Introduction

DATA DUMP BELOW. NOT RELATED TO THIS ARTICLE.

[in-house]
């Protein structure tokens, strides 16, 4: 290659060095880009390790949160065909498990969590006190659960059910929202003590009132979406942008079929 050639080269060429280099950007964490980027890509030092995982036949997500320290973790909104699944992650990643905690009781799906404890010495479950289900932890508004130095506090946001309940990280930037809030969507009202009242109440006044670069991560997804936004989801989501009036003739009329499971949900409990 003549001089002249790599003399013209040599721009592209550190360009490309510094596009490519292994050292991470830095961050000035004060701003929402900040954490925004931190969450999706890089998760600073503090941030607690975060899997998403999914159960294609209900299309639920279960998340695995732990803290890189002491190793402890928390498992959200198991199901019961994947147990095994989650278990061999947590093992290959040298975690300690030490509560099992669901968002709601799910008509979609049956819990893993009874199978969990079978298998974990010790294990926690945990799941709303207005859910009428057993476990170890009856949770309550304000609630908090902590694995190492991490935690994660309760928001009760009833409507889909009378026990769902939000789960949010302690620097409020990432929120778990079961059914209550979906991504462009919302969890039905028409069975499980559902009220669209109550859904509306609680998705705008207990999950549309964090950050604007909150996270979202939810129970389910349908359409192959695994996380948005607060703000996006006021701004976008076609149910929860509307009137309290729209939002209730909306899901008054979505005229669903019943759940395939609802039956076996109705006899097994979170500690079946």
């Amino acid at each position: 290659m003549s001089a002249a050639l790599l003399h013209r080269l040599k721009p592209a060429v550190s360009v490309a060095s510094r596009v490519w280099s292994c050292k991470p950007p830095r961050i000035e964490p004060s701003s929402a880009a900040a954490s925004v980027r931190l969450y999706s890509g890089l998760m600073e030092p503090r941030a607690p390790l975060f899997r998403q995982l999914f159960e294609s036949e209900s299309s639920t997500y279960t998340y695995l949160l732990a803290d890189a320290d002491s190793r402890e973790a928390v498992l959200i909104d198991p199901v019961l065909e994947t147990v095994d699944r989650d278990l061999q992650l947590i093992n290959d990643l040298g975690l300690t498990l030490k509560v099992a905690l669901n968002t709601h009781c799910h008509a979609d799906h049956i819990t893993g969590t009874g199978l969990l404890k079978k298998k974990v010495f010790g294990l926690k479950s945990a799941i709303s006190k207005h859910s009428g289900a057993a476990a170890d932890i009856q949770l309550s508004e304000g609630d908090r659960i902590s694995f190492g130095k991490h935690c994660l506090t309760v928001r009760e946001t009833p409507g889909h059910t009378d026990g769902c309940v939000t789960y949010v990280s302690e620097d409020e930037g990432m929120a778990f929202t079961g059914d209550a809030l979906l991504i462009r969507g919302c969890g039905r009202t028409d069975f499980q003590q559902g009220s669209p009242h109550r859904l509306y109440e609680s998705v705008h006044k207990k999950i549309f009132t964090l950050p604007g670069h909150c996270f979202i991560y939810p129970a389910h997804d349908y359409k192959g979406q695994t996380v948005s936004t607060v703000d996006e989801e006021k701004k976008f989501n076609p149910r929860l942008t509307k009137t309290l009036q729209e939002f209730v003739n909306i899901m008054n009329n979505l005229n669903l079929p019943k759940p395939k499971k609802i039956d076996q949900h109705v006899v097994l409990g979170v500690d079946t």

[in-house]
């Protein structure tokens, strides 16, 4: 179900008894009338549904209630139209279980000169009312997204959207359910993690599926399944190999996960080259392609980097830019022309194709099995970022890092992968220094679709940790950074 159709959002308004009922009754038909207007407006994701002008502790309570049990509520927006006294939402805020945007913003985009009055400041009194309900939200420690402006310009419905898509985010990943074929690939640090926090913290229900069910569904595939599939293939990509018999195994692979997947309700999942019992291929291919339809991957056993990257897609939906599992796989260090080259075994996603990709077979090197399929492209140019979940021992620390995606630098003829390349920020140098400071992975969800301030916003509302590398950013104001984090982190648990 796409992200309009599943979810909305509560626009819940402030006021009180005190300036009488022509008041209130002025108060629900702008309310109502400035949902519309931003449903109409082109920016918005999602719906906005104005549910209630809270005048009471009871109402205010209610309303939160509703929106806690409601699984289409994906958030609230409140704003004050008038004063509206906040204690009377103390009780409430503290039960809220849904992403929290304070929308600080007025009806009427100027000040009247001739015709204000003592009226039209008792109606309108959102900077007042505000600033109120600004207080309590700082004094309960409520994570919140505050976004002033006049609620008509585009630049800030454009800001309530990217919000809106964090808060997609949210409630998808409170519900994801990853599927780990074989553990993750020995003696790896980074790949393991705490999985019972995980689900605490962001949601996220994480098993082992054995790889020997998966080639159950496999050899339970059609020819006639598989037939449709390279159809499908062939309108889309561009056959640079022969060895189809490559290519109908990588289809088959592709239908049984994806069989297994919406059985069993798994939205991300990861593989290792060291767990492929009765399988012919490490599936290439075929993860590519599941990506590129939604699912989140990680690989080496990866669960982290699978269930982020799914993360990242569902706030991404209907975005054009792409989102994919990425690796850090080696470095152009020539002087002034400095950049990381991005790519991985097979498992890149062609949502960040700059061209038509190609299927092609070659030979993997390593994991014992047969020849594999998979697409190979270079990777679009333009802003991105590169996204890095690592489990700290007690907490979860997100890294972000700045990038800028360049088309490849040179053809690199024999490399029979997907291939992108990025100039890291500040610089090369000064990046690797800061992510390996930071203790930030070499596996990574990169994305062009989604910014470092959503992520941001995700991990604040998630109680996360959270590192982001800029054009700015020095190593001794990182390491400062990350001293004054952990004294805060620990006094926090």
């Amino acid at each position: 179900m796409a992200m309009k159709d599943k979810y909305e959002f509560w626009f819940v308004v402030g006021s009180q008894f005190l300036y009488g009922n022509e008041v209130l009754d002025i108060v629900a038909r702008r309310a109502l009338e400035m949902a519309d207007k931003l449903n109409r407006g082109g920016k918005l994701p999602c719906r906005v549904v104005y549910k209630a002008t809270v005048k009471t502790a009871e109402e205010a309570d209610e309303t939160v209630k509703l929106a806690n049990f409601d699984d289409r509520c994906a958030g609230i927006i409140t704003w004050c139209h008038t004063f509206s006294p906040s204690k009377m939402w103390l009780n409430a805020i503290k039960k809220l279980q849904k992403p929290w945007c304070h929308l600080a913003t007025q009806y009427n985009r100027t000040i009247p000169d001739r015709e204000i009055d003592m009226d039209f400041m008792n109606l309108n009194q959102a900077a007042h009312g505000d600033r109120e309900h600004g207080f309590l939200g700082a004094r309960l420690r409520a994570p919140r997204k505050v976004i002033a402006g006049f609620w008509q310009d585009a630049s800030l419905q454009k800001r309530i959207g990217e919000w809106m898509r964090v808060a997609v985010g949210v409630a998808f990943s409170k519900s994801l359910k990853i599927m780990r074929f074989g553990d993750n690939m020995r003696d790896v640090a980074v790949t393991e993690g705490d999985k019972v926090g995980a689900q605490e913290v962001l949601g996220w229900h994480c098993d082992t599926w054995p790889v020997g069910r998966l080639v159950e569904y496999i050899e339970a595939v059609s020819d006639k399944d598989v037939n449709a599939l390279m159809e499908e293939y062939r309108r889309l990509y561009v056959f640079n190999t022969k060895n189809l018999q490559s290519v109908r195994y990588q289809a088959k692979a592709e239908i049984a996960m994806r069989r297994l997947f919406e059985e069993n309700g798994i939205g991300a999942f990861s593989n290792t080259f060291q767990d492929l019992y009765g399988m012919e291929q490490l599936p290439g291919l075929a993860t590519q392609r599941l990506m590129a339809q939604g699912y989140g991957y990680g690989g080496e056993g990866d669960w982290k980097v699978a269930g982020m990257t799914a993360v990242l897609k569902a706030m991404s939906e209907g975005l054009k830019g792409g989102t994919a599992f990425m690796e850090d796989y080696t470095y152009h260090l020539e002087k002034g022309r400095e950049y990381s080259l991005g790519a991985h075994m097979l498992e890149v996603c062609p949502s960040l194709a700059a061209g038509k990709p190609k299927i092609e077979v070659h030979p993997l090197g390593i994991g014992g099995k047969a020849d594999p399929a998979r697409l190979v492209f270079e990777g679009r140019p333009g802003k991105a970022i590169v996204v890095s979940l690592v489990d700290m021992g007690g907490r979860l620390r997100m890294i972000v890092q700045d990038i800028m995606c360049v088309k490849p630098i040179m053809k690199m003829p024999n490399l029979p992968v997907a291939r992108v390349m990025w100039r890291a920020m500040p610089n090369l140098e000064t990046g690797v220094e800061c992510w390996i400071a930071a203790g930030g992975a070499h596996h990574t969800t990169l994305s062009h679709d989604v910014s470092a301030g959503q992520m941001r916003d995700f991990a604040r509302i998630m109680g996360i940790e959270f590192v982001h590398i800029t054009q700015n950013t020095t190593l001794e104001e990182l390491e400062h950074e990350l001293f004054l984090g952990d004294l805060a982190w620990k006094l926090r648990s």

The tea plant (Camellia sinensis) in the family Theaceae is an important commercial crop that is extensively cultivated in Asian, African, Latin American, and Oceanian countries (ITC, 2014). Leaves of this crop serve as the source of a popular non-alcoholic beverage known as “tea” due to its abundant production of many valuable secondary metabolites, such as polyphenols, alkaloids, theanine, vitamins, minerals, and volatile oils (Zhang et al., 2006, 2012; Chen et al., 2009; Sugimoto et al., 2009; Guo et al., 2011; Lu et al., 2011; Ghiringhelli et al., 2012; Weerawatanakorn et al., 2015). Among these small-molecular compounds, flavonoids, theanine, and caffeine represent the three major characteristic secondary metabolites that are main determinants of the rich flavors, fresh taste, and health benefits of tea (Yamamoto et al., 1997). For example, theanine and caffeine are the main taste compounds of green tea and contribute to the umami and bitterness, respectively (Narukawa et al., 2014). There have accumulated plenty of reports about the health benefits of EGCG, such as anti-oxidation, anti-inflammation, and anti-tumor (Tipoe et al., 2007). From the view of their biosynthesis, flavonoids originate from diverse branches of the phenylpropanoid pathway and include flavones, flavonols, isoflavones, flavanones, flavanols, anthocyanidins, and dihydroflavonols (Dixon and Pasinetti, 2010). Theanine biosynthesis starts from glutamine and pyruvate, and depends on the enzymatic processes of TS, GS, GLS, ALT, and ADC (Sasaoka et al., 1965). Caffeine is a purine alkaloid and its biosynthetic pathway comprises purine biosynthesis and purine modification steps (Li et al., 2015). In the tea plant, the disclosure of genes involved in the characteristic components biosynthesis is still lagging far behind the model Arabidopsis thaliana and even many non-model plants [e.g., sorghum (Blomstedt et al., 2015) and tomato (Verpoorte and Memelink, 2002)], which inevitably lays an obstacle to the potential applications in genetic improvement and metabolic engineering.